Paving the road to wind project sites

Learn about other Envision renewable energy projects at www.gundersenenvision.org.

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Most people don’t associate road construction with a wind turbine project however it is a key factor in transporting the equipment to the project site, maneuvering components during the construction phase, and servicing the turbines once production begins. These photos were taken on the same corner of a rural road near the Gundersen Envision Lewiston, MN, wind project site.

As you can see from the photo on the right, commercial turbine tower sections and blades are very long and require special trailers to haul them over the road. Some components, such as the gear box and rotor hub may not be as long but are extremely heavy. Properly transporting these large pieces of equipment will often require a turning radius at intersections to be constructed so the truck and trailer can negotiate a corner.

Routes are predetermined months in advance of the construction project. State Department of Transportation permits are required as well as local township permits and possibly Department of Natural Resource permits. Local police may be required to help safely control traffic challenges and often, moves may be made at night when traffic congestion is less of an issue. A seasoned wind turbine manufacturer and your project developer should have experience managing these permits and the logistics required to transport the necessary equipment to the project site.

Townships may also require the project owner to secure a road bond to cover any potential damages that may occur to local roads during the construction of the project.  At this particular intersection, excavation was required as well as backfill, culvert, and crushed gravel. In this case, it was necessary to develop a plan to prevent soil erosion and adjust signage at the intersection. Once all of the equipment was on site, the road construction crew restored the intersection back to its original condition and removed the temporary road materials. Occasionally, it may also be necessary to move power lines or other utilities in the location. These are all factors that are considered in planning an appropriate route and minimizing costs to the project.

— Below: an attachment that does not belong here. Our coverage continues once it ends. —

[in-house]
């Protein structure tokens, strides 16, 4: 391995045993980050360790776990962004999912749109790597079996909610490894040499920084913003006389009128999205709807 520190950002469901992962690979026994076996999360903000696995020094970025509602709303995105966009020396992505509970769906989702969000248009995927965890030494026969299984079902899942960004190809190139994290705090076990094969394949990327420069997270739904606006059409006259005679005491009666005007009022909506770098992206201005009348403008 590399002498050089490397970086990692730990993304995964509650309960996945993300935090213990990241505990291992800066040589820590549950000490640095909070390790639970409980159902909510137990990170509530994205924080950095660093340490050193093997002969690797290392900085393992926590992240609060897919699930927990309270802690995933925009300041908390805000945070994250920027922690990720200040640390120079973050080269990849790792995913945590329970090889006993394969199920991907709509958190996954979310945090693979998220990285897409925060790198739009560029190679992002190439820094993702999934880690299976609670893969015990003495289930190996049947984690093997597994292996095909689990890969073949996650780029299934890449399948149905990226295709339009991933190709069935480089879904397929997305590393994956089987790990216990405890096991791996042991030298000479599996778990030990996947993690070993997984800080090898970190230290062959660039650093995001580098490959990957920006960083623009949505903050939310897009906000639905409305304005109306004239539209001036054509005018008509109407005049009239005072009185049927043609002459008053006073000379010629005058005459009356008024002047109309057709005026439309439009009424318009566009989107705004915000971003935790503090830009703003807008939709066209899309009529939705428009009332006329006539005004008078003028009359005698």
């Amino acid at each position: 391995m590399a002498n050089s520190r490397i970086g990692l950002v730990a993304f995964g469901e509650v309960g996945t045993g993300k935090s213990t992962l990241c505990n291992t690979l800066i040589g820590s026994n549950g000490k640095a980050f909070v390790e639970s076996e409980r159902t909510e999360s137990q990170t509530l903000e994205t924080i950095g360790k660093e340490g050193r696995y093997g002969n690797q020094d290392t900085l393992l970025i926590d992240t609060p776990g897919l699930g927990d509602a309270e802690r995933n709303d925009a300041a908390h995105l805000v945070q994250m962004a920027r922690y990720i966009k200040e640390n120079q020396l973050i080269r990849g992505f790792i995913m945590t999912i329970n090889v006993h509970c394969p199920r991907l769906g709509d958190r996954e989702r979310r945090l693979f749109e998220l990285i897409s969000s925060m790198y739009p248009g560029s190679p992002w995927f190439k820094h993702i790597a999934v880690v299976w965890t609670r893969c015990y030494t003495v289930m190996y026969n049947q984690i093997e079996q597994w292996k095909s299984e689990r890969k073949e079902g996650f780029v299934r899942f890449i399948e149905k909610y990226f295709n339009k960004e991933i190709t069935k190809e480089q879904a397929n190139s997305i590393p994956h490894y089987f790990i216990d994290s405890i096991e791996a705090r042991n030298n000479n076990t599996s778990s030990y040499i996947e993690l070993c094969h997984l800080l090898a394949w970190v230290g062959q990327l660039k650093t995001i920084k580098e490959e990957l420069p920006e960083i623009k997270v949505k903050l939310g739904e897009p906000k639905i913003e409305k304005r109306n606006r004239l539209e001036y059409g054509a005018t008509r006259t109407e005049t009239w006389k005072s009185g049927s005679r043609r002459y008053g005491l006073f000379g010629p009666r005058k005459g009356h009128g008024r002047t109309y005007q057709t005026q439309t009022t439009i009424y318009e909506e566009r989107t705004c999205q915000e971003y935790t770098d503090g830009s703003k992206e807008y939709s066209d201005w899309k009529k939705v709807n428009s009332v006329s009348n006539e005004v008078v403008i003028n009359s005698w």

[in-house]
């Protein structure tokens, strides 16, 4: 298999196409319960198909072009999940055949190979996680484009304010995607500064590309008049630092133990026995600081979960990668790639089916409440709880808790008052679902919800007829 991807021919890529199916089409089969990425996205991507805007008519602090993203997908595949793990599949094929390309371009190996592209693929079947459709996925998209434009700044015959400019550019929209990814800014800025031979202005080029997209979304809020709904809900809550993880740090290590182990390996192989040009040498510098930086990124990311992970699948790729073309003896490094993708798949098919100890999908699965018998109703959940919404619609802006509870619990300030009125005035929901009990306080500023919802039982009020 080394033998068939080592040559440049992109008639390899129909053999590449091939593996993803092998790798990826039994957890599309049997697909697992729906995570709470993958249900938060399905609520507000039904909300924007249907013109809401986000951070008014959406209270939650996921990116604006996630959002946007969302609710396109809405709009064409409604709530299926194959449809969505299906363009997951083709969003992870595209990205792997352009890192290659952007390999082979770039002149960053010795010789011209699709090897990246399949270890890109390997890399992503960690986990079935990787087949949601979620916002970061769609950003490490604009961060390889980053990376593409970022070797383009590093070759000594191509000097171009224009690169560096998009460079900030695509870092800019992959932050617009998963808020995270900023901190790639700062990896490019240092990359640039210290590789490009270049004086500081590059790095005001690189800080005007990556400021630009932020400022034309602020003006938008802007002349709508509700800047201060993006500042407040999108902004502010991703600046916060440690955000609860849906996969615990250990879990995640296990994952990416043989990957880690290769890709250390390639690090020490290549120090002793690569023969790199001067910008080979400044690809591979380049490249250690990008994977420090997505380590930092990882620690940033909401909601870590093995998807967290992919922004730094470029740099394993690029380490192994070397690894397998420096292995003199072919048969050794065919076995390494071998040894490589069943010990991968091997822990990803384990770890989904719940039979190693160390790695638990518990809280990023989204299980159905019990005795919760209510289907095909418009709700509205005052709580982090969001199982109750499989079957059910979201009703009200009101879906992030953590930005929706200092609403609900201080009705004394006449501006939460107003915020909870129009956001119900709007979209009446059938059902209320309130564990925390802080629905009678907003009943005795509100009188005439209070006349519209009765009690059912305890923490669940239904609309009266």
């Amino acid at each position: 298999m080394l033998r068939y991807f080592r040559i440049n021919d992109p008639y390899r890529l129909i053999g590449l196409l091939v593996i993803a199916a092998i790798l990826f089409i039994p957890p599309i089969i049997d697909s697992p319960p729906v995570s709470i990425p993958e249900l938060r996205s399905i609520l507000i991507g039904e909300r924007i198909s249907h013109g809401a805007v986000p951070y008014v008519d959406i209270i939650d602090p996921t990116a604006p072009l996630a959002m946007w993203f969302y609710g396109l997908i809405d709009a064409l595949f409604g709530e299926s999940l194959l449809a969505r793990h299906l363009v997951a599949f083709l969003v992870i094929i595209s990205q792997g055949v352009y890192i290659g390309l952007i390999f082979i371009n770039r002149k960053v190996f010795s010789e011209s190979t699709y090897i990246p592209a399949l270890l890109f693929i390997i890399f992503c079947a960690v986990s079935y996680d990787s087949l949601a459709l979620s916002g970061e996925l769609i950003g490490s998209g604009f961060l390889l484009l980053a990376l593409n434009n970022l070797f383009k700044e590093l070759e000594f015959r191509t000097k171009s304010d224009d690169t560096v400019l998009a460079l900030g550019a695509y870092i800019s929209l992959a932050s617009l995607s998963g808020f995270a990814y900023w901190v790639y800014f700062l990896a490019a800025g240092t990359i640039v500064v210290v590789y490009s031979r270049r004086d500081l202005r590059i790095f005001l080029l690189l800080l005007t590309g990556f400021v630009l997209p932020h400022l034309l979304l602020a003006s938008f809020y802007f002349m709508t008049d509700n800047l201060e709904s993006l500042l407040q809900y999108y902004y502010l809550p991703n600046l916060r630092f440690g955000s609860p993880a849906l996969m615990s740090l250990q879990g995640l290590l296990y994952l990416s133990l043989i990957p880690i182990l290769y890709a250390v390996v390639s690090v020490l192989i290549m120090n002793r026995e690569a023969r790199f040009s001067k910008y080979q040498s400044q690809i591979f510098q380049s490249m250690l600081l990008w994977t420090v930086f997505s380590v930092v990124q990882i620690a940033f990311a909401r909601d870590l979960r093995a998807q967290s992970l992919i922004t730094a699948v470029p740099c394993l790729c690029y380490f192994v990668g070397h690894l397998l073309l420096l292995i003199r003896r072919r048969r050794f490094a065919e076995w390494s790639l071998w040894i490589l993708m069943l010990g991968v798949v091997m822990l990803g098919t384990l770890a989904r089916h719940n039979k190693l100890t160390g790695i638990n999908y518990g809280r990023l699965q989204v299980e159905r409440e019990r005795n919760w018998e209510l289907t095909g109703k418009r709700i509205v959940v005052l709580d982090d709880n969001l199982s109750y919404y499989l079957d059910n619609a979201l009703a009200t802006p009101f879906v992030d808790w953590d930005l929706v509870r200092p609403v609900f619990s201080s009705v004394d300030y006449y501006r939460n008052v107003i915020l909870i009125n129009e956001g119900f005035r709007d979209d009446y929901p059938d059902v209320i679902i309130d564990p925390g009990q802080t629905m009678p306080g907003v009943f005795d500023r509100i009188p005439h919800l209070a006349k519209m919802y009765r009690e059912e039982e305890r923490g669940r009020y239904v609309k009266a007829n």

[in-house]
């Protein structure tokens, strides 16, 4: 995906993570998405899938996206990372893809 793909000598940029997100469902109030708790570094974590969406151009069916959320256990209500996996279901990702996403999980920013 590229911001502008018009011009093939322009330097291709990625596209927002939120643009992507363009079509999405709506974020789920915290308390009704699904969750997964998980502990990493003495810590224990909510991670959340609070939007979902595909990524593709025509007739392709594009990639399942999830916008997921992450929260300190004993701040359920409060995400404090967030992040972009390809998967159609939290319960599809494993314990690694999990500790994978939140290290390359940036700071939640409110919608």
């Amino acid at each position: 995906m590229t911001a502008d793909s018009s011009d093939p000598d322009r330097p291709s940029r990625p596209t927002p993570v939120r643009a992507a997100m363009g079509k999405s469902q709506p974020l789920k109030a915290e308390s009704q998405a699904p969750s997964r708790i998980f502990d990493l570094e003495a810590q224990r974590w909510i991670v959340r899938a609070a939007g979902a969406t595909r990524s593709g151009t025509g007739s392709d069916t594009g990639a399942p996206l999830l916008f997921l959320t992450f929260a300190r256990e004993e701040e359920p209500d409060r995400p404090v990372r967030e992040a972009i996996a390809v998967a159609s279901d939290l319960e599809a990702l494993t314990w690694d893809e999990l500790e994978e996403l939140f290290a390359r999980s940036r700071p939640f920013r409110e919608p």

The turbine site also requires road building. Each turbine needs an access road to move cranes and other service equipment to the turbine. A crane pad, that can support a massive crane that will lift the components of the turbine during erection, must be placed next to each turbine. Additionally, a lay down area for storing the components during the construction is needed, in addition to space for construction trailers, crew vehicles, etc. Once the turbines are erected and the large crane moves offsite, the lay down area, crane pad, and vehicle parking areas are removed and the land restored to its original state.

In most cases, this work is taking place on rural, agricultural property. The property owner is typically reimbursed for crop losses during the construction process on a per acre basis and appropriate crop pricing. In addition, most land lease agreements for turbine sites compensate the land owner for the access road acreage that must remain to service the turbines during production.

Learn about other Envision renewable energy projects at www.gundersenenvision.org.

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